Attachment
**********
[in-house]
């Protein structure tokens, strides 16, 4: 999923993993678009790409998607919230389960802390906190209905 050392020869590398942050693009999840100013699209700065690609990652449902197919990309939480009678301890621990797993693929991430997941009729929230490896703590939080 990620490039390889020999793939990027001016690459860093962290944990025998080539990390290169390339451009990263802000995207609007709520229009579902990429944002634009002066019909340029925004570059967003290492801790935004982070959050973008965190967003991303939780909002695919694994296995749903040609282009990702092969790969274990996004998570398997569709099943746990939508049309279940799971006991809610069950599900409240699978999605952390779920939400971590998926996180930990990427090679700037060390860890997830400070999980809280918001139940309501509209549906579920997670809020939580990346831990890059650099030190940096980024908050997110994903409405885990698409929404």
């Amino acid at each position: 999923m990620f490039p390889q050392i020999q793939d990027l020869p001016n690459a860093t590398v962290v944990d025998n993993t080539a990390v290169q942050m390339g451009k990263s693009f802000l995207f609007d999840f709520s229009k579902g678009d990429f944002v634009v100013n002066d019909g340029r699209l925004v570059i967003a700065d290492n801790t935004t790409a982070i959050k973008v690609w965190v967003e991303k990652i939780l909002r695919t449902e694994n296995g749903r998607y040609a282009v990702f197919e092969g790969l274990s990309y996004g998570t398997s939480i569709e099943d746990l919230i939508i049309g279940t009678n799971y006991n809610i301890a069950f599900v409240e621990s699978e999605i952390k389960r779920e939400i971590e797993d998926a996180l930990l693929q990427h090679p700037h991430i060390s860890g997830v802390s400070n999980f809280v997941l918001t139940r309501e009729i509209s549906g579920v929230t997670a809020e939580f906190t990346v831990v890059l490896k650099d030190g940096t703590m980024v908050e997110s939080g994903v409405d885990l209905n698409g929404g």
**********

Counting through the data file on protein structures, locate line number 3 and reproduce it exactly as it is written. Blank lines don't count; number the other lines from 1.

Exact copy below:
């Amino acid at each position: 999923m990620f490039p390889q050392i020999q793939d990027l020869p001016n690459a860093t590398v962290v944990d025998n993993t080539a990390v290169q942050m390339g451009k990263s693009f802000l995207f609007d999840f709520s229009k579902g678009d990429f944002v634009v100013n002066d019909g340029r699209l925004v570059i967003a700065d290492n801790t935004t790409a982070i959050k973008v690609w965190v967003e991303k990652i939780l909002r695919t449902e694994n296995g749903r998607y040609a282009v990702f197919e092969g790969l274990s990309y996004g998570t398997s939480i569709e099943d746990l919230i939508i049309g279940t009678n799971y006991n809610i301890a069950f599900v409240e621990s699978e999605i952390k389960r779920e939400i971590e797993d998926a996180l930990l693929q990427h090679p700037h991430i060390s860890g997830v802390s400070n999980f809280v997941l918001t139940r309501e009729i509209s549906g579920v929230t997670a809020e939580f906190t990346v831990v890059l490896k650099d030190g940096t703590m980024v908050e997110s939080g994903v409405d885990l209905n698409g929404g």